Archive for 6 June 2019

“Attention is the Beginning of Devotion”   1 comment

[I first drafted this short post in early May, and I’m returning to it now, leaving its seasonal references untouched.]

rhododendron

part of our two rhododendrons that survived the winter, now blooming in June

Penguin/Random House provides this excerpt from the late Mary Oliver‘s 2016 book, a collection of essays called Upstream.

“Attention is the beginning of devotion”, she writes, at the end of a section.

Druidry, like other true practices, is devotion, a measure of life away from distraction and toward attention. What do I mean by “measure”? A choice, a predilection, a heeding of instinct, or as Robert Frost puts it, a “stay against confusion”. After all, it’s we who do the measuring. (Or else we yield that privilege to others less worthy, less qualified to know what’s best for us. Until we do the difficult work of reclaiming.)

Truth, I find, sorts itself out marvelously well, once we start paying attention. Love itself is a kind of attention, a focus on what matters to us. I look into my partner of 31 years and discover a being new, mysterious — she’s becoming more of who she is. Both of us are graying and wrinkling, our kinship with trees ever more visible in the likenesses between bark and skin.

Attend, and we encounter. We meet other beings, landscapes, presences, the place we’re standing, feet pressed against the earth, the air we breathe, our own bodies, breathing and pumping blood, sweating under the early summer sun, or shivering slightly in this May air that only days ago frosted the grass and blackened the first brave flowers. Just beyond our skin, the cosmos. Looking only at the proportions of existence that are me and not me, you’d think attention might be in fact a wholly reasonable thing, though much modern life tells us no. So it is that the “apparent world” named in Druid ritual is what we’ve created — a sometimes-useful bridge that may not accommodate all the cars we wish to drive across it.  At need, I remind myself, let that world fade away. Don’t worry — it’ll be there when I return.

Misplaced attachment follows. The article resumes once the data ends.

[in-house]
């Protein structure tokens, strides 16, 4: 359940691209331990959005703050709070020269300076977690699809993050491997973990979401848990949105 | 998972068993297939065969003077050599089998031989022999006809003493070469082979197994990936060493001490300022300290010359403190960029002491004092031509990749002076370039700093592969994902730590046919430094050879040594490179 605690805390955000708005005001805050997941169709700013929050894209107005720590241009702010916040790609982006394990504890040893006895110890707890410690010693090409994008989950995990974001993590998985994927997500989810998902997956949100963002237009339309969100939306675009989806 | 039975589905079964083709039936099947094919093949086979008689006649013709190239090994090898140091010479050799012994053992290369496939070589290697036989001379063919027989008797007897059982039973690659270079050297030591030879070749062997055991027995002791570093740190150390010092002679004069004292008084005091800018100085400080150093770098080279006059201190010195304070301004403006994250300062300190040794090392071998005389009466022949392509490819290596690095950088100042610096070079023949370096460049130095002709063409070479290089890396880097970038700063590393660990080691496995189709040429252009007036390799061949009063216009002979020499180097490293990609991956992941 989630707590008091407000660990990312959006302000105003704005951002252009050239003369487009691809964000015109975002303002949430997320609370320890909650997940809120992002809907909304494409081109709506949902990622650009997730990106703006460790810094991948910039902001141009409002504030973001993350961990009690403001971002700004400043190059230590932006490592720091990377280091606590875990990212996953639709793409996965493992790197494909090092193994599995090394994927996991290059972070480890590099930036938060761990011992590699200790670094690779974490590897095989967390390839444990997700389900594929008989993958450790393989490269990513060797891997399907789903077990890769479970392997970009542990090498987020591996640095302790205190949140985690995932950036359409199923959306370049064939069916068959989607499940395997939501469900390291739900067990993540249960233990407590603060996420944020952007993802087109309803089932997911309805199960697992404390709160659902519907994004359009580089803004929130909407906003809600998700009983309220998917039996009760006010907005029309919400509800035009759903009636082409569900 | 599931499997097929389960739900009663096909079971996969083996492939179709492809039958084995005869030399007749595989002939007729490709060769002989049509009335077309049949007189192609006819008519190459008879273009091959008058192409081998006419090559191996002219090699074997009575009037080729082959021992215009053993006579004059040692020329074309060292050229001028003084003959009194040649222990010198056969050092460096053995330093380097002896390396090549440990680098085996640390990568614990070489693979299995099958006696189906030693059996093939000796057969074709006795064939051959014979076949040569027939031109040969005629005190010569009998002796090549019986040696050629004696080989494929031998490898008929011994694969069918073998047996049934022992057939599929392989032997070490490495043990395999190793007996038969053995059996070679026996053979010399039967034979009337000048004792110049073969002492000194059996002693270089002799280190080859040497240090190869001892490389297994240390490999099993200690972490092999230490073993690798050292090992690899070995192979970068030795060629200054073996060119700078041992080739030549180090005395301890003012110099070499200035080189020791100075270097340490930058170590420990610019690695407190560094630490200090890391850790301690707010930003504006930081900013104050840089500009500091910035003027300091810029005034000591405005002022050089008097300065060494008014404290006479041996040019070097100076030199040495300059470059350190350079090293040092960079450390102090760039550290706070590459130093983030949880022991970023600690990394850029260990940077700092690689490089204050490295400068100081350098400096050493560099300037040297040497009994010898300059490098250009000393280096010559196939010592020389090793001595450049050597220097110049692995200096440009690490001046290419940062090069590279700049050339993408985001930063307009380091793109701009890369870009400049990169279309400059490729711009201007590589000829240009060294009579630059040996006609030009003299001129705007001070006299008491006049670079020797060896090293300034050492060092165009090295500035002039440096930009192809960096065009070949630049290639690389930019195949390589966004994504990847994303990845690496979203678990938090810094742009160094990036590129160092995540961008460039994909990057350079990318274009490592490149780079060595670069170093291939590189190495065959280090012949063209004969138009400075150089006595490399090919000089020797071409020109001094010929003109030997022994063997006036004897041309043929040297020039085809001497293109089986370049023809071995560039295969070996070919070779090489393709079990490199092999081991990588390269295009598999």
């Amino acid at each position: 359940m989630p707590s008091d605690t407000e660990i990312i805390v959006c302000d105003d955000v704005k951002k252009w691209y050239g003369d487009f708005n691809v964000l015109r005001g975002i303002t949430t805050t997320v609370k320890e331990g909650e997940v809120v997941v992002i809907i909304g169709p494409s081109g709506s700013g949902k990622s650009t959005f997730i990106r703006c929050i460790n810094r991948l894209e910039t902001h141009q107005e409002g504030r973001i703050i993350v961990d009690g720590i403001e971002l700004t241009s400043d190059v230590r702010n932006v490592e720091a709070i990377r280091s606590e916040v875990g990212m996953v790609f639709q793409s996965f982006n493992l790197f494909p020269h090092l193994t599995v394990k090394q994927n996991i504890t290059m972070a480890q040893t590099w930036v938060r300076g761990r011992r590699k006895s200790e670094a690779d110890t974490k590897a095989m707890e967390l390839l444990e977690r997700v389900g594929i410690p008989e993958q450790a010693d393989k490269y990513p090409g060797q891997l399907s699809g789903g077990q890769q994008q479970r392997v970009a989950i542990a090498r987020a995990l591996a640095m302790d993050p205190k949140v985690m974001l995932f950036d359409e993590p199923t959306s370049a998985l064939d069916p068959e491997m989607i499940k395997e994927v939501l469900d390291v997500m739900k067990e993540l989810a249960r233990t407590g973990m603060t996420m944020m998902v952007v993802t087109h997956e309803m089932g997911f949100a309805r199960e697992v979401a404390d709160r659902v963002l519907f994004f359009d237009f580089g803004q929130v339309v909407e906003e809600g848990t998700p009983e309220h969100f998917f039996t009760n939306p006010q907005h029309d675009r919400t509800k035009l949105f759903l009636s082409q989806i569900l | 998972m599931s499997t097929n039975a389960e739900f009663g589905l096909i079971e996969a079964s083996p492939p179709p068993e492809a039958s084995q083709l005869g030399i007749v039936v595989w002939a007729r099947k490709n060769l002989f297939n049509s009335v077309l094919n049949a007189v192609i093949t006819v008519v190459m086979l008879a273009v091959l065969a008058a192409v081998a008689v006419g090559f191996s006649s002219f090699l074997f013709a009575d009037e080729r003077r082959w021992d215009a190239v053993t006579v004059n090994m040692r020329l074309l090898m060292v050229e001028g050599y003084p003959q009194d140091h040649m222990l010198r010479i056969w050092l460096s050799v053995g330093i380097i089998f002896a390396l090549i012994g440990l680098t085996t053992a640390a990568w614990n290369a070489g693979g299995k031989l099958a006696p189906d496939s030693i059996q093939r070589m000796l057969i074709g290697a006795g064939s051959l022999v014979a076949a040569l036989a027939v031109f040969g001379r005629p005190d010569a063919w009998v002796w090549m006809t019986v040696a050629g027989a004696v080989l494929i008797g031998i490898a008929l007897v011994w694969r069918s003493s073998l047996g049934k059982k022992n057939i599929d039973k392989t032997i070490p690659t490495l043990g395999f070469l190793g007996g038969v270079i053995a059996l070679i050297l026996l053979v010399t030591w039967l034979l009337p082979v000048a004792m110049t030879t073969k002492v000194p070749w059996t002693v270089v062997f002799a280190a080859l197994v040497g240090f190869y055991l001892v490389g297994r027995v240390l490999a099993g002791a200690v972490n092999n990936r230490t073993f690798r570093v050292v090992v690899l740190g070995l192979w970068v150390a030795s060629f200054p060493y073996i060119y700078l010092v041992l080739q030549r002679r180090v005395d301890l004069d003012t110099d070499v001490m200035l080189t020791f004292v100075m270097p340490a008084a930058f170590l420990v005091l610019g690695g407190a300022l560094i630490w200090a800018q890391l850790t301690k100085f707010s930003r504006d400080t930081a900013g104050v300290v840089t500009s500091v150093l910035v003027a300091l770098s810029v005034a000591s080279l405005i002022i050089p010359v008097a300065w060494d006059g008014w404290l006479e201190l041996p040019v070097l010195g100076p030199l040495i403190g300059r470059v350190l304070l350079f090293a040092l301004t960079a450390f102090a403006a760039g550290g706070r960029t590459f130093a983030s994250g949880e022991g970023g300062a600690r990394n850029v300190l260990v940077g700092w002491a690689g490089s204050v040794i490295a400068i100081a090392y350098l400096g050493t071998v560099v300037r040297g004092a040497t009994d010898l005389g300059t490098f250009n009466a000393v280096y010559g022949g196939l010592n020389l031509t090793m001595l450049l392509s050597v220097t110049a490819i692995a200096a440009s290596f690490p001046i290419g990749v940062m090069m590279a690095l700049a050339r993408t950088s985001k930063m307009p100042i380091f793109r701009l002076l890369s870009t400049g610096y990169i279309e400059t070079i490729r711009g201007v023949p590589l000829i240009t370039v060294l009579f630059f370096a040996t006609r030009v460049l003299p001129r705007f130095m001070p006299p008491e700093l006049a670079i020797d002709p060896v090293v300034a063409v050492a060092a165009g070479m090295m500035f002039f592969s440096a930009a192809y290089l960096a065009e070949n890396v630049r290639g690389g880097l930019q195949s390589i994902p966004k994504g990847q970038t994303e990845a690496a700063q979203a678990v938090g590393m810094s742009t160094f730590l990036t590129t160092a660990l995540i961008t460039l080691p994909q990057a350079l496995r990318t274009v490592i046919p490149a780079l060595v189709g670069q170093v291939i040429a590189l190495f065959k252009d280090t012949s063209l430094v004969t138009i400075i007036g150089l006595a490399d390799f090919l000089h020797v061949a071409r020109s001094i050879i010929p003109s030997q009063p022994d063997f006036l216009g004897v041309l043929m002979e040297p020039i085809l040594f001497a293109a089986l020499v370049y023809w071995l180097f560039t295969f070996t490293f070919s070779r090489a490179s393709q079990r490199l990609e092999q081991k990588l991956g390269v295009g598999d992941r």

There and back again, writes Tolkien. True voyage is return, writes U. K. LeGuin.

May you go there, and return — often.

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